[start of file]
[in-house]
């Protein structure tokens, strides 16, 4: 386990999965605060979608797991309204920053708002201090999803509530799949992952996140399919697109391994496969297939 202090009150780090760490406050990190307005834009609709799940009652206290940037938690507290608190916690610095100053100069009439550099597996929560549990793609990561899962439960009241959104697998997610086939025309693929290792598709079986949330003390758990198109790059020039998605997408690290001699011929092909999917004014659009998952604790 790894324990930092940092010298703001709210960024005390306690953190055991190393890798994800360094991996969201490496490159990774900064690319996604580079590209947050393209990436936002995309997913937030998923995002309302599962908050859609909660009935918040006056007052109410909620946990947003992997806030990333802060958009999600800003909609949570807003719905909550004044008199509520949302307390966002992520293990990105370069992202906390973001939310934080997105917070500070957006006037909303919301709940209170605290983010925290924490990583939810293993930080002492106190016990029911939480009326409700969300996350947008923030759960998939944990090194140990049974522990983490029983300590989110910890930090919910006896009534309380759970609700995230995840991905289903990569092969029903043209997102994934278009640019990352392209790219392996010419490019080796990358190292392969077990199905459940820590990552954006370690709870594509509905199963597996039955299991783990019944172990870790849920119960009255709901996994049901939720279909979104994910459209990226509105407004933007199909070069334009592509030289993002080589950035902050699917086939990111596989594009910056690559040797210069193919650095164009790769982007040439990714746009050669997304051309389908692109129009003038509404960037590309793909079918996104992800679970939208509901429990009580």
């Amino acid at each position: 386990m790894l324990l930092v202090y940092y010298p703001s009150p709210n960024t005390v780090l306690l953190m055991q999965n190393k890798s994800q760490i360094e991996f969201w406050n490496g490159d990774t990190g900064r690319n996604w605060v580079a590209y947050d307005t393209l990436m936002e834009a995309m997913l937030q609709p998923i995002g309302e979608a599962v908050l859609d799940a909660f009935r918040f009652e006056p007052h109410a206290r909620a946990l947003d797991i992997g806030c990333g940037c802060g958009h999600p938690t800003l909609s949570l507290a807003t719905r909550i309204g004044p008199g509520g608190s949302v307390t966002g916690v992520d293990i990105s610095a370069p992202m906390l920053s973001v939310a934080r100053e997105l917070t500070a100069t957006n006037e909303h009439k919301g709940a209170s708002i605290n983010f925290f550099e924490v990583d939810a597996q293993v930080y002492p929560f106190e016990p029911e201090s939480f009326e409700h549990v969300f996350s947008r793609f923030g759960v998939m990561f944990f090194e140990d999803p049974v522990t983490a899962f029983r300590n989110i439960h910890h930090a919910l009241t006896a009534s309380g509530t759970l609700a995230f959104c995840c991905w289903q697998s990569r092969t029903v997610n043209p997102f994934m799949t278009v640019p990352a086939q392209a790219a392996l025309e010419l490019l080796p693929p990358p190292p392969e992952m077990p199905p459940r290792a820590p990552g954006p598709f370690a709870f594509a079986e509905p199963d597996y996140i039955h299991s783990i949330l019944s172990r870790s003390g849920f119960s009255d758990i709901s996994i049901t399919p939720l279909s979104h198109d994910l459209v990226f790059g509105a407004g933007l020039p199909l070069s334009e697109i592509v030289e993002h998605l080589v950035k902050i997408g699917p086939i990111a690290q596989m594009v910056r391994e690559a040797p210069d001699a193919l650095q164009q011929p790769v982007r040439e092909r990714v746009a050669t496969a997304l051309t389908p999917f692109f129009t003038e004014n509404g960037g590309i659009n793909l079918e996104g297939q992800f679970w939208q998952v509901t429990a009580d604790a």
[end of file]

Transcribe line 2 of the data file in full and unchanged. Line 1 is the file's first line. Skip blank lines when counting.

């Protein structure tokens, strides 16, 4: 386990999965605060979608797991309204920053708002201090999803509530799949992952996140399919697109391994496969297939 202090009150780090760490406050990190307005834009609709799940009652206290940037938690507290608190916690610095100053100069009439550099597996929560549990793609990561899962439960009241959104697998997610086939025309693929290792598709079986949330003390758990198109790059020039998605997408690290001699011929092909999917004014659009998952604790 790894324990930092940092010298703001709210960024005390306690953190055991190393890798994800360094991996969201490496490159990774900064690319996604580079590209947050393209990436936002995309997913937030998923995002309302599962908050859609909660009935918040006056007052109410909620946990947003992997806030990333802060958009999600800003909609949570807003719905909550004044008199509520949302307390966002992520293990990105370069992202906390973001939310934080997105917070500070957006006037909303919301709940209170605290983010925290924490990583939810293993930080002492106190016990029911939480009326409700969300996350947008923030759960998939944990090194140990049974522990983490029983300590989110910890930090919910006896009534309380759970609700995230995840991905289903990569092969029903043209997102994934278009640019990352392209790219392996010419490019080796990358190292392969077990199905459940820590990552954006370690709870594509509905199963597996039955299991783990019944172990870790849920119960009255709901996994049901939720279909979104994910459209990226509105407004933007199909070069334009592509030289993002080589950035902050699917086939990111596989594009910056690559040797210069193919650095164009790769982007040439990714746009050669997304051309389908692109129009003038509404960037590309793909079918996104992800679970939208509901429990009580």